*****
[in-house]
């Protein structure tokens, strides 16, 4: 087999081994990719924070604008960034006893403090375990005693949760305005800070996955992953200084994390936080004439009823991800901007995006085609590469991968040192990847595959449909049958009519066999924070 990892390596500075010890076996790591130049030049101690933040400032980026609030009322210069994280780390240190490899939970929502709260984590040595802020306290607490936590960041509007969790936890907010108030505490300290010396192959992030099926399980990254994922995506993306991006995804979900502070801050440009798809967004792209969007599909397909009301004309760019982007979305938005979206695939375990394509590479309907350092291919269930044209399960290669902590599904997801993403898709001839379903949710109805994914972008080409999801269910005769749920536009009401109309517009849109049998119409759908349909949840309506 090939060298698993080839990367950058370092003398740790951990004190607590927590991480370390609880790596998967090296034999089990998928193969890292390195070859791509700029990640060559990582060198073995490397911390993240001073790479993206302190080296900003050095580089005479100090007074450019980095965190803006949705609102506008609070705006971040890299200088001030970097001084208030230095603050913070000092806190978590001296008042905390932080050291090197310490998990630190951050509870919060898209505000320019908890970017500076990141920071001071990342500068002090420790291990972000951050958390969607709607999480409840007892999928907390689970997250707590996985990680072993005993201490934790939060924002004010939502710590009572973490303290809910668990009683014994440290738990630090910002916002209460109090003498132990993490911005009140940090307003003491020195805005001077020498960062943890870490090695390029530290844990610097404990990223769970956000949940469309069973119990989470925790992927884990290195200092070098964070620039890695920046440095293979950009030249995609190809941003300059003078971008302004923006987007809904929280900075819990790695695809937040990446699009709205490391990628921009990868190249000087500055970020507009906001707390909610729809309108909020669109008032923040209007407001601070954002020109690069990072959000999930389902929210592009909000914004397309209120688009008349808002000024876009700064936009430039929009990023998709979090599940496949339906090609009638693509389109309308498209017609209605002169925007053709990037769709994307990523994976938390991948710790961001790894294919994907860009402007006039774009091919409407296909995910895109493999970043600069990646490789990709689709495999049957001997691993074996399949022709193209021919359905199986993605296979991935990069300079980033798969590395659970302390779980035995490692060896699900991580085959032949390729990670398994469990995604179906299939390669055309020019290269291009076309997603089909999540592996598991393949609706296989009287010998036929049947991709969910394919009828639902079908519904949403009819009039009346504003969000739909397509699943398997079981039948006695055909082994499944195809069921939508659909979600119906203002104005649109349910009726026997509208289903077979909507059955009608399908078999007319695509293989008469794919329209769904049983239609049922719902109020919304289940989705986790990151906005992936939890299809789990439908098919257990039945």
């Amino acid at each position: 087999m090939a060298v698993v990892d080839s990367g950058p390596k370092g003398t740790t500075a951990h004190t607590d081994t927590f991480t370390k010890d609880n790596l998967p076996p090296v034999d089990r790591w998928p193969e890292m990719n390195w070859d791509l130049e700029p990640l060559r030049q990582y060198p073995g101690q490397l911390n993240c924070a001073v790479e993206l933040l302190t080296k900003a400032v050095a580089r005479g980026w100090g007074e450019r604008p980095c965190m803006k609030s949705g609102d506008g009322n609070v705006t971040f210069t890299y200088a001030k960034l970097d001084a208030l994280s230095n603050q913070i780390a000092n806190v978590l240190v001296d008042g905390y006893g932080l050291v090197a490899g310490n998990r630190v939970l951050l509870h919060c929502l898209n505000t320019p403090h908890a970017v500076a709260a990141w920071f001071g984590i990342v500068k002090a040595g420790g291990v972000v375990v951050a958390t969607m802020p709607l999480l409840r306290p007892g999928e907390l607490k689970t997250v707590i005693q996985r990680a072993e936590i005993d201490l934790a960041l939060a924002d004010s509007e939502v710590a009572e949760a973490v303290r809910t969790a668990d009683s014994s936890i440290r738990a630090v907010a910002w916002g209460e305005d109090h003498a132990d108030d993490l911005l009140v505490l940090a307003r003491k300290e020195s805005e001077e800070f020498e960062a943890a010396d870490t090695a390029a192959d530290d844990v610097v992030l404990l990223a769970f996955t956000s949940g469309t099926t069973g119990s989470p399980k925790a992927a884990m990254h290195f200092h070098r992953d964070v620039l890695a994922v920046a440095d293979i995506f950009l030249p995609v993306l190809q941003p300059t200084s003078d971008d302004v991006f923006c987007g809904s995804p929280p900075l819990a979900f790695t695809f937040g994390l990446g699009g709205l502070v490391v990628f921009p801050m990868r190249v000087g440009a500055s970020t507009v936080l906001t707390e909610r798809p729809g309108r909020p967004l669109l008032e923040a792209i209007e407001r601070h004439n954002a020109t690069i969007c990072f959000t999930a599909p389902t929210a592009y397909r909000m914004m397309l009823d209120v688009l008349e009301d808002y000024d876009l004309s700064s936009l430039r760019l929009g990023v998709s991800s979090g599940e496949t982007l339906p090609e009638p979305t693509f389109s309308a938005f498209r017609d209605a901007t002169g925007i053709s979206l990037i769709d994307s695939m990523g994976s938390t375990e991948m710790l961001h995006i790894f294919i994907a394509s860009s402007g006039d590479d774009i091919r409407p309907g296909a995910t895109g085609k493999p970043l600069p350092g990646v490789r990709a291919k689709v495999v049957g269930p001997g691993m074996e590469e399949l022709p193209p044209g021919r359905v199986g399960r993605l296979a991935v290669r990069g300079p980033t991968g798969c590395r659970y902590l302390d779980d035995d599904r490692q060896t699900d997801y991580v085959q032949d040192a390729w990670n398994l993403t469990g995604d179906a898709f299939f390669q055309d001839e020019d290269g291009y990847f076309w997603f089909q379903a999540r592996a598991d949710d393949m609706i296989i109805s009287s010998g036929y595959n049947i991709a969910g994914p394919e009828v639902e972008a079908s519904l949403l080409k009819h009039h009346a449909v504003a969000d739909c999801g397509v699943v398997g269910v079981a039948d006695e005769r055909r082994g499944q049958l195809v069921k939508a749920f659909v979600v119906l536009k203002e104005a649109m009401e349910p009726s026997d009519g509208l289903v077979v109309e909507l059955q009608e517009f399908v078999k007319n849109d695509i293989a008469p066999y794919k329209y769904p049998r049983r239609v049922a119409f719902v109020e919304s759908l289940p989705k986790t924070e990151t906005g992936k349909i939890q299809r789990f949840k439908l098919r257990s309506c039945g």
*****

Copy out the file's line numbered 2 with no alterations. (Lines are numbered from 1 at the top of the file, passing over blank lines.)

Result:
């Protein structure tokens, strides 16, 4: 087999081994990719924070604008960034006893403090375990005693949760305005800070996955992953200084994390936080004439009823991800901007995006085609590469991968040192990847595959449909049958009519066999924070 990892390596500075010890076996790591130049030049101690933040400032980026609030009322210069994280780390240190490899939970929502709260984590040595802020306290607490936590960041509007969790936890907010108030505490300290010396192959992030099926399980990254994922995506993306991006995804979900502070801050440009798809967004792209969007599909397909009301004309760019982007979305938005979206695939375990394509590479309907350092291919269930044209399960290669902590599904997801993403898709001839379903949710109805994914972008080409999801269910005769749920536009009401109309517009849109049998119409759908349909949840309506 090939060298698993080839990367950058370092003398740790951990004190607590927590991480370390609880790596998967090296034999089990998928193969890292390195070859791509700029990640060559990582060198073995490397911390993240001073790479993206302190080296900003050095580089005479100090007074450019980095965190803006949705609102506008609070705006971040890299200088001030970097001084208030230095603050913070000092806190978590001296008042905390932080050291090197310490998990630190951050509870919060898209505000320019908890970017500076990141920071001071990342500068002090420790291990972000951050958390969607709607999480409840007892999928907390689970997250707590996985990680072993005993201490934790939060924002004010939502710590009572973490303290809910668990009683014994440290738990630090910002916002209460109090003498132990993490911005009140940090307003003491020195805005001077020498960062943890870490090695390029530290844990610097404990990223769970956000949940469309069973119990989470925790992927884990290195200092070098964070620039890695920046440095293979950009030249995609190809941003300059003078971008302004923006987007809904929280900075819990790695695809937040990446699009709205490391990628921009990868190249000087500055970020507009906001707390909610729809309108909020669109008032923040209007407001601070954002020109690069990072959000999930389902929210592009909000914004397309209120688009008349808002000024876009700064936009430039929009990023998709979090599940496949339906090609009638693509389109309308498209017609209605002169925007053709990037769709994307990523994976938390991948710790961001790894294919994907860009402007006039774009091919409407296909995910895109493999970043600069990646490789990709689709495999049957001997691993074996399949022709193209021919359905199986993605296979991935990069300079980033798969590395659970302390779980035995490692060896699900991580085959032949390729990670398994469990995604179906299939390669055309020019290269291009076309997603089909999540592996598991393949609706296989009287010998036929049947991709969910394919009828639902079908519904949403009819009039009346504003969000739909397509699943398997079981039948006695055909082994499944195809069921939508659909979600119906203002104005649109349910009726026997509208289903077979909507059955009608399908078999007319695509293989008469794919329209769904049983239609049922719902109020919304289940989705986790990151906005992936939890299809789990439908098919257990039945």